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Leafs still alive: 6 battles that will decide Game 6

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Matthew Knies scored 2:26 into overtime on Tuesday to keep the Toronto Maple Leafs' season alive. The Boston Bruins lead the first-round playoff series 3-2. Here are six battles that'll determine the outcome of Game 6 on Thursday in Toronto.

Power play vs. power play

One team has spent 32:40 on the power play and scored a grand total of one goal. The other's been on the man advantage for 21:40 and scored six times.

There's the series. Otherwise, the Bruins and Leafs have played to a near draw; the cumulative score at even strength is 9-8 Boston.

Mark Blinch / Getty Images

Toronto's power play, which finished seventh in the NHL in efficiency during the regular season, has recorded a playoff-high 64 shot attempts over 17 opportunities. Its lone goal: a John Tavares turnaround slap shot in Game 2.

Auston Matthews missed Game 4's third period and the entirety of Game 5 due to illness and/or injury. His uncertain status looms large in general, and especially with regards to the power play and its potency.

The Leafs rolled out a top unit of Tavares, Morgan Rielly, William Nylander, Mitch Marner, and Max Domi in Boston on Tuesday. Nylander's an excellent shooting option. After that, things get dicey. If Matthews remains unavailable, coach Sheldon Keefe should take Domi out for Nick Robertson and his rocket of a shot. Domi's earned the PP1 spot, but his skill set is redundant on a Marner-led unit. The Leafs need a legitimate triggerman besides Nylander.

McCabe-Benoit vs. Pastrnak line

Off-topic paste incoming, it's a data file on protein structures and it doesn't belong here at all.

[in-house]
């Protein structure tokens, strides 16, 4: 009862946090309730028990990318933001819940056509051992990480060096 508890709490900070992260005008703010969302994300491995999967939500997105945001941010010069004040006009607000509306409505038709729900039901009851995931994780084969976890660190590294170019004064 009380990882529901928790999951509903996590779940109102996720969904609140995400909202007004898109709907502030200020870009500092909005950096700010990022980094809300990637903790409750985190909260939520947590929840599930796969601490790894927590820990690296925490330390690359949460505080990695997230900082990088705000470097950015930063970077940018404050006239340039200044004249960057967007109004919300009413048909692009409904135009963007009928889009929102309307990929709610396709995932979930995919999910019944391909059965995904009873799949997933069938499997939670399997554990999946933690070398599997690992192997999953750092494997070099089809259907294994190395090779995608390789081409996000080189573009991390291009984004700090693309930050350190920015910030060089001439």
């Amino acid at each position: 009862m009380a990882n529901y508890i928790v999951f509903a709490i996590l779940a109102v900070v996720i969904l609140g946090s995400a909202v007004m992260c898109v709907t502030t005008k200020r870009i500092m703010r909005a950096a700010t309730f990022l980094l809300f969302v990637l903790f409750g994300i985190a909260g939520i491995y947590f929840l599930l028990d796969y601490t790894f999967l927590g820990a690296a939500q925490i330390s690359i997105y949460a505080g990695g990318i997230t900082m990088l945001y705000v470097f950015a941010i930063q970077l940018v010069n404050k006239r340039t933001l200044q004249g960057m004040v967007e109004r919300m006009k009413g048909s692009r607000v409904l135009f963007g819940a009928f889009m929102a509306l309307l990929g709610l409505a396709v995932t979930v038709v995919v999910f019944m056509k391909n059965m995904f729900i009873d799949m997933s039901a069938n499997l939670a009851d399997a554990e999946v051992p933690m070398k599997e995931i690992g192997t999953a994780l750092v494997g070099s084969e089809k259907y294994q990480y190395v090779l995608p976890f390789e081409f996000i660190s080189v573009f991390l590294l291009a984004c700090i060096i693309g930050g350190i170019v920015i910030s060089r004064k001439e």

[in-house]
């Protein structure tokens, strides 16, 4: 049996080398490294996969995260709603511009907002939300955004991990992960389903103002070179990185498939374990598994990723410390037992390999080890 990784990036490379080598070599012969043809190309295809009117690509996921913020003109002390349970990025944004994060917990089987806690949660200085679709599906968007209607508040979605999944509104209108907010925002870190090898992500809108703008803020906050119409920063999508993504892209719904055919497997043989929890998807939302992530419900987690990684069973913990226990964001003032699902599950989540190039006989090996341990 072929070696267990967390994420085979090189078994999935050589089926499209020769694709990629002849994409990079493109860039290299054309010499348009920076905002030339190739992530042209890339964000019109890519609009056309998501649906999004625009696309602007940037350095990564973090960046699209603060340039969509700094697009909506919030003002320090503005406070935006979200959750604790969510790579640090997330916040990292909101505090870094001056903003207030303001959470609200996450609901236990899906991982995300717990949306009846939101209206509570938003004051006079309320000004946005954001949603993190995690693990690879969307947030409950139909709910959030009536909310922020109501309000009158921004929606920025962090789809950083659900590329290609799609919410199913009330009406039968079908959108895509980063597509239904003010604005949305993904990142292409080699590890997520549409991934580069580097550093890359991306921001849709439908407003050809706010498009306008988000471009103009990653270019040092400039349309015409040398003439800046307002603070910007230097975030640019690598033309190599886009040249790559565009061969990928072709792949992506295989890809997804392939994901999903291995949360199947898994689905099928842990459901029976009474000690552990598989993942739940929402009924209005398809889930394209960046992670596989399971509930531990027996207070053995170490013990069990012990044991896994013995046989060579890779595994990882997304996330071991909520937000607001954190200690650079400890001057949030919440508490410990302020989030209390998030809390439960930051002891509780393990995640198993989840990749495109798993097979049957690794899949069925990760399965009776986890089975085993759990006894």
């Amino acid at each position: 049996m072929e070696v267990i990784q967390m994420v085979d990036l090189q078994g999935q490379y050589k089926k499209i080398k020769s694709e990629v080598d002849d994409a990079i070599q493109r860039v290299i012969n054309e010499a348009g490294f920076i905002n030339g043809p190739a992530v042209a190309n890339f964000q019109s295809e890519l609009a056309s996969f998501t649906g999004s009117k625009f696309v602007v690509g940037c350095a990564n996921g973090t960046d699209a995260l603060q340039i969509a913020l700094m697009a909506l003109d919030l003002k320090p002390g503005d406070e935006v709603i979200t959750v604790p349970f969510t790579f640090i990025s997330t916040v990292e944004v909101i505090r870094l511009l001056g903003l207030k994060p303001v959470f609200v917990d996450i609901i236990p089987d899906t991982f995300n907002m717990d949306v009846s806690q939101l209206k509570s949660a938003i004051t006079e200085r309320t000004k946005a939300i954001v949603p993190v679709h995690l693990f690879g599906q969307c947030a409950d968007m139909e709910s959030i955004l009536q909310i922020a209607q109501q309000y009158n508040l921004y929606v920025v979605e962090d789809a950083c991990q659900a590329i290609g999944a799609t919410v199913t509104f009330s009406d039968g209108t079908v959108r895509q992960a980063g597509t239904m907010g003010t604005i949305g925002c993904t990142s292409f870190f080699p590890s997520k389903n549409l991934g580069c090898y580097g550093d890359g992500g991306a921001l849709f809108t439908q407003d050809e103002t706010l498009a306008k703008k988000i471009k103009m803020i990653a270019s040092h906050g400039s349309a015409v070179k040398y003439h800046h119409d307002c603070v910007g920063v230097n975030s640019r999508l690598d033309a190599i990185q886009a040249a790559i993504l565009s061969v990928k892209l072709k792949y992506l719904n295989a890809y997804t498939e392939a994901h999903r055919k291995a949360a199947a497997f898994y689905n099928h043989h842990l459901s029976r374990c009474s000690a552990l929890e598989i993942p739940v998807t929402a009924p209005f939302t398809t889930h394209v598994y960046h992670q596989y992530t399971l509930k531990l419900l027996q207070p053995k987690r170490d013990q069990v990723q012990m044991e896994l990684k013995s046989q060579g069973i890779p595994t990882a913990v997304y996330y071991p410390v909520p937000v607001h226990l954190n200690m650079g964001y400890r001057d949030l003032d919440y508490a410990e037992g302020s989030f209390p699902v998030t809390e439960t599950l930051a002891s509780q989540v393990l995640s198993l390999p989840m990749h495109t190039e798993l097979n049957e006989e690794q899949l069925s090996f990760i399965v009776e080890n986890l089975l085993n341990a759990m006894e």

Matthews dominated Game 2, setting up the first two Toronto goals before scoring the decider in a 3-2 victory. We're still waiting for Matthews' counterpart, David Pastrnak, to author a signature performance of his own.

Pastrnak scored 47 goals in the regular season - good for seventh in the NHL and 18 more than any other Bruin. He collected 63 assists - tied for 10th in the league and 25 clear of his teammates. He racked up 382 shots on goal - second and 175 clear.

In other words, Boston's offense flows through the Czech winger. Pastrnak's contributed two five-on-five goals, one five-on-five assist, and one five-on-six assist in five playoff games - not terrible but also not good enough. Worse, he's only been credited with six high-danger shot attempts all series.

Pastrnak's line with center Pavel Zacha and Jake DeBrusk or Danton Heinen has almost exclusively faced the Tavares line and the Jake McCabe-Simon Benoit pairing. Keefe owns last change in Game 6 and should chase that matchup again; McCabe was particularly disruptive and controlling in Tuesday's win.

Uptempo game vs. grinding game

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Game 5 was different. The action was free-flowing and the teams traded scoring chances. It was a brand of hockey that accentuated Toronto's strengths.

The Leafs' first four games, on the other hand, were marred by poor puck movement, which led to lackluster zone exits and entries, which produced a virtually nonexistent rush game. Coupled with limited time in the offensive zone, that put a ceiling on Toronto's ability to wreak havoc.